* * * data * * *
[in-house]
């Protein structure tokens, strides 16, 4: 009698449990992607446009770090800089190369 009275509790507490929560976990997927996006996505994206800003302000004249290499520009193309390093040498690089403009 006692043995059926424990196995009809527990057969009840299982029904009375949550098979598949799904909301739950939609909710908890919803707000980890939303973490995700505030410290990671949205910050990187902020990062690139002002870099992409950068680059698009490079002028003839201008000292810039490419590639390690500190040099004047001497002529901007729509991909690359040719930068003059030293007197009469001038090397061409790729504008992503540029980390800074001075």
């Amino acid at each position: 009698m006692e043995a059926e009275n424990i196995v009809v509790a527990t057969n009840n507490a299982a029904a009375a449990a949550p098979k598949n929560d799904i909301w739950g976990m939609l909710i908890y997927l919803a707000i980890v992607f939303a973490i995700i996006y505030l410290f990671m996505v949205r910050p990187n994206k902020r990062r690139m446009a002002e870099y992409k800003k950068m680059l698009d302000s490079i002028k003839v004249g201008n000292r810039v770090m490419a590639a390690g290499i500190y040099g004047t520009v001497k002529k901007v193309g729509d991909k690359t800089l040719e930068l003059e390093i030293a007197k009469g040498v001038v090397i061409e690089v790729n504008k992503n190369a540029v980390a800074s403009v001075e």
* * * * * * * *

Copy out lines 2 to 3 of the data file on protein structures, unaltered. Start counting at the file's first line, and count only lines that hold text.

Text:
């Protein structure tokens, strides 16, 4: 009698449990992607446009770090800089190369 009275509790507490929560976990997927996006996505994206800003302000004249290499520009193309390093040498690089403009 006692043995059926424990196995009809527990057969009840299982029904009375949550098979598949799904909301739950939609909710908890919803707000980890939303973490995700505030410290990671949205910050990187902020990062690139002002870099992409950068680059698009490079002028003839201008000292810039490419590639390690500190040099004047001497002529901007729509991909690359040719930068003059030293007197009469001038090397061409790729504008992503540029980390800074001075």
């Amino acid at each position: 009698m006692e043995a059926e009275n424990i196995v009809v509790a527990t057969n009840n507490a299982a029904a009375a449990a949550p098979k598949n929560d799904i909301w739950g976990m939609l909710i908890y997927l919803a707000i980890v992607f939303a973490i995700i996006y505030l410290f990671m996505v949205r910050p990187n994206k902020r990062r690139m446009a002002e870099y992409k800003k950068m680059l698009d302000s490079i002028k003839v004249g201008n000292r810039v770090m490419a590639a390690g290499i500190y040099g004047t520009v001497k002529k901007v193309g729509d991909k690359t800089l040719e930068l003059e390093i030293a007197k009469g040498v001038v090397i061409e690089v790729n504008k992503n190369a540029v980390a800074s403009v001075e």